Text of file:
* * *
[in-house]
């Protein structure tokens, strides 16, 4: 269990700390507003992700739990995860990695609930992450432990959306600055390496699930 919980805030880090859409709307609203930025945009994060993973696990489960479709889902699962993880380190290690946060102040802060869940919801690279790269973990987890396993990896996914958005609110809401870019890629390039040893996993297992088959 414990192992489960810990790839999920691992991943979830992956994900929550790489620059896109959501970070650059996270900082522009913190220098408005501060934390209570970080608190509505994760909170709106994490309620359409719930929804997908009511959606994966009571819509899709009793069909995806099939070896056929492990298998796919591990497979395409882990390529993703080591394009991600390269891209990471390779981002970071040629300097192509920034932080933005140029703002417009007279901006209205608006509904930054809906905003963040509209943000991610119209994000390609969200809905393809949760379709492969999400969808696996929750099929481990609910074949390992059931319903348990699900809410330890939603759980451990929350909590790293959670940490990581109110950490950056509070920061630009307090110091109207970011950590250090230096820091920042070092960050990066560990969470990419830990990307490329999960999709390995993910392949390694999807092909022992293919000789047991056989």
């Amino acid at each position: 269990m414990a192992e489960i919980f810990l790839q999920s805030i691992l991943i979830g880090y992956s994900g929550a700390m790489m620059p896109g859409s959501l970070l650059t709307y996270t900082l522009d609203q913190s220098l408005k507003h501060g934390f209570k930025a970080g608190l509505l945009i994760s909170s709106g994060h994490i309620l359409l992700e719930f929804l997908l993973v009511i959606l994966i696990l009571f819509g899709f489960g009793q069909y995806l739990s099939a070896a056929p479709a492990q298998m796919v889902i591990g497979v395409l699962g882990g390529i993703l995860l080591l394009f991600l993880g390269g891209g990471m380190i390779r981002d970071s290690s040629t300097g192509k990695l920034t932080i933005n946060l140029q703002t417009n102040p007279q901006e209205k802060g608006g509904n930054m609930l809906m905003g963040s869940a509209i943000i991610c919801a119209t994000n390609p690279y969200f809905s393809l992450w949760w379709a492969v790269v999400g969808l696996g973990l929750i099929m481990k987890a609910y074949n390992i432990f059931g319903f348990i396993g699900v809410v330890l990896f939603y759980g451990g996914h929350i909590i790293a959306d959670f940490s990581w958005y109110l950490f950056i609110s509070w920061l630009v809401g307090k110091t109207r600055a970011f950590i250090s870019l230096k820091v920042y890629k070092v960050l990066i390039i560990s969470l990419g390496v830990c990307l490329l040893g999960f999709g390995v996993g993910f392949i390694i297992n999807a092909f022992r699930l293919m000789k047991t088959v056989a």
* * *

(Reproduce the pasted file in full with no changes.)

[in-house]
């Protein structure tokens, strides 16, 4: 269990700390507003992700739990995860990695609930992450432990959306600055390496699930 919980805030880090859409709307609203930025945009994060993973696990489960479709889902699962993880380190290690946060102040802060869940919801690279790269973990987890396993990896996914958005609110809401870019890629390039040893996993297992088959 414990192992489960810990790839999920691992991943979830992956994900929550790489620059896109959501970070650059996270900082522009913190220098408005501060934390209570970080608190509505994760909170709106994490309620359409719930929804997908009511959606994966009571819509899709009793069909995806099939070896056929492990298998796919591990497979395409882990390529993703080591394009991600390269891209990471390779981002970071040629300097192509920034932080933005140029703002417009007279901006209205608006509904930054809906905003963040509209943000991610119209994000390609969200809905393809949760379709492969999400969808696996929750099929481990609910074949390992059931319903348990699900809410330890939603759980451990929350909590790293959670940490990581109110950490950056509070920061630009307090110091109207970011950590250090230096820091920042070092960050990066560990969470990419830990990307490329999960999709390995993910392949390694999807092909022992293919000789047991056989």
């Amino acid at each position: 269990m414990a192992e489960i919980f810990l790839q999920s805030i691992l991943i979830g880090y992956s994900g929550a700390m790489m620059p896109g859409s959501l970070l650059t709307y996270t900082l522009d609203q913190s220098l408005k507003h501060g934390f209570k930025a970080g608190l509505l945009i994760s909170s709106g994060h994490i309620l359409l992700e719930f929804l997908l993973v009511i959606l994966i696990l009571f819509g899709f489960g009793q069909y995806l739990s099939a070896a056929p479709a492990q298998m796919v889902i591990g497979v395409l699962g882990g390529i993703l995860l080591l394009f991600l993880g390269g891209g990471m380190i390779r981002d970071s290690s040629t300097g192509k990695l920034t932080i933005n946060l140029q703002t417009n102040p007279q901006e209205k802060g608006g509904n930054m609930l809906m905003g963040s869940a509209i943000i991610c919801a119209t994000n390609p690279y969200f809905s393809l992450w949760w379709a492969v790269v999400g969808l696996g973990l929750i099929m481990k987890a609910y074949n390992i432990f059931g319903f348990i396993g699900v809410v330890l990896f939603y759980g451990g996914h929350i909590i790293a959306d959670f940490s990581w958005y109110l950490f950056i609110s509070w920061l630009v809401g307090k110091t109207r600055a970011f950590i250090s870019l230096k820091v920042y890629k070092v960050l990066i390039i560990s969470l990419g390496v830990c990307l490329l040893g999960f999709g390995v996993g993910f392949i390694i297992n999807a092909f022992r699930l293919m000789k047991t088959v056989a």